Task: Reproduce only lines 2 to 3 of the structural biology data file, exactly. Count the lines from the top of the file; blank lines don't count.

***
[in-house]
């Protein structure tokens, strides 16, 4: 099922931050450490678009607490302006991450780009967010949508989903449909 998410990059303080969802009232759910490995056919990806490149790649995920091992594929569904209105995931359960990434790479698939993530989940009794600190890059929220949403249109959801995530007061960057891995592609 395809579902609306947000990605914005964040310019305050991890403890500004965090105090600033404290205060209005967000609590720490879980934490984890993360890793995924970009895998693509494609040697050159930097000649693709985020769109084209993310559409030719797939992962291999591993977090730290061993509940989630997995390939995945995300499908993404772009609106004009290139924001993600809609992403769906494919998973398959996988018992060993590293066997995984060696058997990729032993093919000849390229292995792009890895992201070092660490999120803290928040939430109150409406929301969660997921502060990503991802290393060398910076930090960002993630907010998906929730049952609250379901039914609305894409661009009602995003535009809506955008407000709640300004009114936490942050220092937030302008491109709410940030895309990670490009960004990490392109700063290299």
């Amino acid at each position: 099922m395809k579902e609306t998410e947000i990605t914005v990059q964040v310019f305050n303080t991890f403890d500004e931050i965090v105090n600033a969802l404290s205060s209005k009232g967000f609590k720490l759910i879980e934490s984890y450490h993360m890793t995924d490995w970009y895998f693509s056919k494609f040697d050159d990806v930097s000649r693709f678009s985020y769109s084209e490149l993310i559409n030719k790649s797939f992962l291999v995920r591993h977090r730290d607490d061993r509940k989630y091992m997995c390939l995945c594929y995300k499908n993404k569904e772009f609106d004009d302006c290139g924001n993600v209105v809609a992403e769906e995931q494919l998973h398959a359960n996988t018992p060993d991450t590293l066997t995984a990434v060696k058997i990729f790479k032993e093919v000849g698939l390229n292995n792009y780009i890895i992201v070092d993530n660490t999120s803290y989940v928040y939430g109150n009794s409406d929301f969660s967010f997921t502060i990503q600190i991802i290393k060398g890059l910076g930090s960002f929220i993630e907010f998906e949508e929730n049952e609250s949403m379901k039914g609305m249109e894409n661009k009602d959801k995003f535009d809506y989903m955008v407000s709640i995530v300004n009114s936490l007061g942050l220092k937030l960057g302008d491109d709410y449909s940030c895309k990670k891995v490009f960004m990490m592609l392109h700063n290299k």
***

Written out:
């Protein structure tokens, strides 16, 4: 099922931050450490678009607490302006991450780009967010949508989903449909 998410990059303080969802009232759910490995056919990806490149790649995920091992594929569904209105995931359960990434790479698939993530989940009794600190890059929220949403249109959801995530007061960057891995592609 395809579902609306947000990605914005964040310019305050991890403890500004965090105090600033404290205060209005967000609590720490879980934490984890993360890793995924970009895998693509494609040697050159930097000649693709985020769109084209993310559409030719797939992962291999591993977090730290061993509940989630997995390939995945995300499908993404772009609106004009290139924001993600809609992403769906494919998973398959996988018992060993590293066997995984060696058997990729032993093919000849390229292995792009890895992201070092660490999120803290928040939430109150409406929301969660997921502060990503991802290393060398910076930090960002993630907010998906929730049952609250379901039914609305894409661009009602995003535009809506955008407000709640300004009114936490942050220092937030302008491109709410940030895309990670490009960004990490392109700063290299």
């Amino acid at each position: 099922m395809k579902e609306t998410e947000i990605t914005v990059q964040v310019f305050n303080t991890f403890d500004e931050i965090v105090n600033a969802l404290s205060s209005k009232g967000f609590k720490l759910i879980e934490s984890y450490h993360m890793t995924d490995w970009y895998f693509s056919k494609f040697d050159d990806v930097s000649r693709f678009s985020y769109s084209e490149l993310i559409n030719k790649s797939f992962l291999v995920r591993h977090r730290d607490d061993r509940k989630y091992m997995c390939l995945c594929y995300k499908n993404k569904e772009f609106d004009d302006c290139g924001n993600v209105v809609a992403e769906e995931q494919l998973h398959a359960n996988t018992p060993d991450t590293l066997t995984a990434v060696k058997i990729f790479k032993e093919v000849g698939l390229n292995n792009y780009i890895i992201v070092d993530n660490t999120s803290y989940v928040y939430g109150n009794s409406d929301f969660s967010f997921t502060i990503q600190i991802i290393k060398g890059l910076g930090s960002f929220i993630e907010f998906e949508e929730n049952e609250s949403m379901k039914g609305m249109e894409n661009k009602d959801k995003f535009d809506y989903m955008v407000s709640i995530v300004n009114s936490l007061g942050l220092k937030l960057g302008d491109d709410y449909s940030c895309k990670k891995v490009f960004m990490m592609l392109h700063n290299k």